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Solidworks 2006 Video Card

04/30/2010 8:57 AM

I am purchasing a new computer and will be running Solidworks 2006. This computer will have a 1GB NVIDA GeForce GT220 video card. I looked at a list of known good cards on a Solidworks site but they only go back to Solidworks 2008, and this card does not appear. Can anyone offer an opinion as to whether this card will be OK with 2006? I was running 2006 on a computer with an ATI Mobility Radeon X1400 video card with no problems and it also does not appear on any Soliworks list, so I know several would most likely work, but I'd appreciate some thoughts from those more knowledgeable on the subject. In both cases the OS is Windows XP. Thank you.

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#1

Re: Solidworks 2006 Video Card

04/30/2010 9:23 AM

The best thing is to contact Solidworks:

DS SolidWorks Headquarters

Dassault Systèmes SolidWorks Corp.

300 Baker Avenue

Concord, MA 01742

1-800-693-9000 US and Canada

+1-978-371-5011 Outside the US and Canada

Dassault Systèmes SolidWorks Corp.(West)

3000 Ocean Park Blvd.

Suite 2001

Santa Monica, CA 90405

1-800-469-7287

+1-310-309-2800

My gut tells me that the GeForce is not going to cut it. They are gaming cards, not CAD.

My bet is that you need a Quadro based card NVIDA card.

There are also many Solidworks support forums on the web that would be a good resource, but I would pick up the phone and dial one of those numbers first.

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Anonymous Poster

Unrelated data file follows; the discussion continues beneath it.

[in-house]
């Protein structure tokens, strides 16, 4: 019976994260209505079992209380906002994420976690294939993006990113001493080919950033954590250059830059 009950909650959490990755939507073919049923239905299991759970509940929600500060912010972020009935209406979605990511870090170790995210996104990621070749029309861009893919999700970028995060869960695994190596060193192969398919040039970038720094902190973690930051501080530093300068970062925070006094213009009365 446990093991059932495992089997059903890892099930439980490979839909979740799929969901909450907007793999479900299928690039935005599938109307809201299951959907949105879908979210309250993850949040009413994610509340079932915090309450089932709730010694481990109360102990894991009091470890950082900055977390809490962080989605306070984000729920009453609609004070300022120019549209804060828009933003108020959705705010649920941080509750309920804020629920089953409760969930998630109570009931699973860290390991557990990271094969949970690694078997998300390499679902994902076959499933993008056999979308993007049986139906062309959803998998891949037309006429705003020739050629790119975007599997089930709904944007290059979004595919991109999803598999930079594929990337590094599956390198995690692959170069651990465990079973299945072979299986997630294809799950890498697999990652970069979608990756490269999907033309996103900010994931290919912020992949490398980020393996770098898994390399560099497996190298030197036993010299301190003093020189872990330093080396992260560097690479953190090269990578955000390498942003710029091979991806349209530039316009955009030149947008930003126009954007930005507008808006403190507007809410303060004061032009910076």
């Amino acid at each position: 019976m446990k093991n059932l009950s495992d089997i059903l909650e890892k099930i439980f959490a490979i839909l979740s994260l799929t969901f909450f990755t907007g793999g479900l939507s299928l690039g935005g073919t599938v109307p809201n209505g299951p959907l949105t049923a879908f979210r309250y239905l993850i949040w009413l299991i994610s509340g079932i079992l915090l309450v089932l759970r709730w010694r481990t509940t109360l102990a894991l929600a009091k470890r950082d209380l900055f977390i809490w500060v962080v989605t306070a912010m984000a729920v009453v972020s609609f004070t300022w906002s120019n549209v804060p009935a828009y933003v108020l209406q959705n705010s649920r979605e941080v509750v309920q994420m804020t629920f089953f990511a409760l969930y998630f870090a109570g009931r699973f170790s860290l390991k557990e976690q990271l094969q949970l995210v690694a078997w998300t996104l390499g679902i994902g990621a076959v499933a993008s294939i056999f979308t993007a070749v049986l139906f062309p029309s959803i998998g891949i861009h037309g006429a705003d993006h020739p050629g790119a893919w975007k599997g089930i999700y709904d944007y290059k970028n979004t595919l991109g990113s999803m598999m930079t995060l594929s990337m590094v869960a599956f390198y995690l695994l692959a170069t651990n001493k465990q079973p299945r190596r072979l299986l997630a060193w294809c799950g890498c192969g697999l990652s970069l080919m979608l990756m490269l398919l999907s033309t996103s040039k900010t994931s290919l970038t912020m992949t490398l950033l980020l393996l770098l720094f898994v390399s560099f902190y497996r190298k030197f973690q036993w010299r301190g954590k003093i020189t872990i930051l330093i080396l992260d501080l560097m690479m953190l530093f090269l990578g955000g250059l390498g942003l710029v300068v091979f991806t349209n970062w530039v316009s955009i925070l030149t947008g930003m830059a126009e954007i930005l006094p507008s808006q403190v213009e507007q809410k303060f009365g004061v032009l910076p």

#2

Re: Solidworks 2006 Video Card

04/30/2010 11:23 PM

I have run a number of CAD programs on both GeForce and a quadro FX1400 cards and not had too much problem, but would recommend that if you want serious performance then like Anonymous Hero says....go for a Quadro

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#3

Re: Solidworks 2006 Video Card

04/30/2010 11:26 PM

Quoting Dr.Moose from the thread "Downgrading to Windows 7", Post #88:

"A professional graphics card is designed for CAD/CAM. A video or gaming card is designed for home use and video gaming. In the real world though, these definitions can become very confused.

So, briefly. In CAD/CAM, we have huge numbers of polygons which don't move around a lot. In gaming, you have relatively few polygons which move about very rapidly indeed. So the two types have quite the opposite requirements, and graphics engines are designed to support these requirements. Thus, a top level video card will not do so well for high end CAD/CAM, nor will a top level pro graphics card do so well for high end gaming.

Professional graphics cards have nVidia Quadro or ATI Fire chips, whereas video cards will have the nVidia GeForce or ATI Radeon."

DrMoose appears quite knowledgeable in these matters...

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Commentator

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#4

Re: Solidworks 2006 Video Card

05/01/2010 1:17 AM

Popcornwizard

What an Interesting question?

Is the soildworks for private or professional use?

and what are planning to do on solidworks?

Are you planning to do any photo realistic rendering for magazines and or catalogues?

If so you more than likely go for another graphics card and upgrade the Solidworks......

If its for private use then i think you will be perfectly fine...i have found that solidworks basically running on any system and with any graphics cards although it may be much slower on some systems........but that depends on your budget........i believe that the graphics card issues is an opportunity for the solidworks resellers to up sell to you an additional graphics card...where yours will works perfectly fine....the only way 2 fine out is to run it and fine out.......you can always upgrade your graphics latter anyway....